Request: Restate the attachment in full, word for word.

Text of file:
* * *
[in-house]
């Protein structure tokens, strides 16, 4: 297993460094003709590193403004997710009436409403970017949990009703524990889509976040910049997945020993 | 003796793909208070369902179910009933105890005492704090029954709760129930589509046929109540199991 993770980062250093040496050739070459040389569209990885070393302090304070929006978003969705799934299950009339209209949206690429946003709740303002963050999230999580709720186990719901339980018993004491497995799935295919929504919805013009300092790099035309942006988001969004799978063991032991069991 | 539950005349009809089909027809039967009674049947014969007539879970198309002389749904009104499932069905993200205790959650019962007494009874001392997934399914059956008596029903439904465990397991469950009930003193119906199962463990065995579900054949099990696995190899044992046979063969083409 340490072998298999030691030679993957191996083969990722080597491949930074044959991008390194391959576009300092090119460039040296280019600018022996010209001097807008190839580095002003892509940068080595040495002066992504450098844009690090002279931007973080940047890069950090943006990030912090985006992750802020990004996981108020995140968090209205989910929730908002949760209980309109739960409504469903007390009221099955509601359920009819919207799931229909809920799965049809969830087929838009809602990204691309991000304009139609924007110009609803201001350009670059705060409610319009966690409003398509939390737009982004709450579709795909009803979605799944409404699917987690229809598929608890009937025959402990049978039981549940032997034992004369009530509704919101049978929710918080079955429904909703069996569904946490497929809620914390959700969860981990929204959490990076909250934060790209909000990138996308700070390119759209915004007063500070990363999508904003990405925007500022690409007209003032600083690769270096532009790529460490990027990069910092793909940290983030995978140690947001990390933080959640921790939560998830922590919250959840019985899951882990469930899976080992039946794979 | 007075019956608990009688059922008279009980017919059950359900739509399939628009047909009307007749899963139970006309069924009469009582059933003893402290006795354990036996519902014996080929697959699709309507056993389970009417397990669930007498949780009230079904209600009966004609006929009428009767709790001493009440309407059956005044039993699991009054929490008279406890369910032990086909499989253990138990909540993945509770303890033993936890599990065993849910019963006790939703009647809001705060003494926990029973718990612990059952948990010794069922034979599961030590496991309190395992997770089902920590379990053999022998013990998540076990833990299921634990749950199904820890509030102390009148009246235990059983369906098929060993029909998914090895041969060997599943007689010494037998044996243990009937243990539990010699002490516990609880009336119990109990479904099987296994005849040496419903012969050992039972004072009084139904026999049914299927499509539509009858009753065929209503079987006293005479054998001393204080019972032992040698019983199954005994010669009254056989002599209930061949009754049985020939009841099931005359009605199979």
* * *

[in-house]
């Protein structure tokens, strides 16, 4: 297993460094003709590193403004997710009436409403970017949990009703524990889509976040910049997945020993 | 003796793909208070369902179910009933105890005492704090029954709760129930589509046929109540199991 993770980062250093040496050739070459040389569209990885070393302090304070929006978003969705799934299950009339209209949206690429946003709740303002963050999230999580709720186990719901339980018993004491497995799935295919929504919805013009300092790099035309942006988001969004799978063991032991069991 | 539950005349009809089909027809039967009674049947014969007539879970198309002389749904009104499932069905993200205790959650019962007494009874001392997934399914059956008596029903439904465990397991469950009930003193119906199962463990065995579900054949099990696995190899044992046979063969083409 340490072998298999030691030679993957191996083969990722080597491949930074044959991008390194391959576009300092090119460039040296280019600018022996010209001097807008190839580095002003892509940068080595040495002066992504450098844009690090002279931007973080940047890069950090943006990030912090985006992750802020990004996981108020995140968090209205989910929730908002949760209980309109739960409504469903007390009221099955509601359920009819919207799931229909809920799965049809969830087929838009809602990204691309991000304009139609924007110009609803201001350009670059705060409610319009966690409003398509939390737009982004709450579709795909009803979605799944409404699917987690229809598929608890009937025959402990049978039981549940032997034992004369009530509704919101049978929710918080079955429904909703069996569904946490497929809620914390959700969860981990929204959490990076909250934060790209909000990138996308700070390119759209915004007063500070990363999508904003990405925007500022690409007209003032600083690769270096532009790529460490990027990069910092793909940290983030995978140690947001990390933080959640921790939560998830922590919250959840019985899951882990469930899976080992039946794979 | 007075019956608990009688059922008279009980017919059950359900739509399939628009047909009307007749899963139970006309069924009469009582059933003893402290006795354990036996519902014996080929697959699709309507056993389970009417397990669930007498949780009230079904209600009966004609006929009428009767709790001493009440309407059956005044039993699991009054929490008279406890369910032990086909499989253990138990909540993945509770303890033993936890599990065993849910019963006790939703009647809001705060003494926990029973718990612990059952948990010794069922034979599961030590496991309190395992997770089902920590379990053999022998013990998540076990833990299921634990749950199904820890509030102390009148009246235990059983369906098929060993029909998914090895041969060997599943007689010494037998044996243990009937243990539990010699002490516990609880009336119990109990479904099987296994005849040496419903012969050992039972004072009084139904026999049914299927499509539509009858009753065929209503079987006293005479054998001393204080019972032992040698019983199954005994010669009254056989002599209930061949009754049985020939009841099931005359009605199979």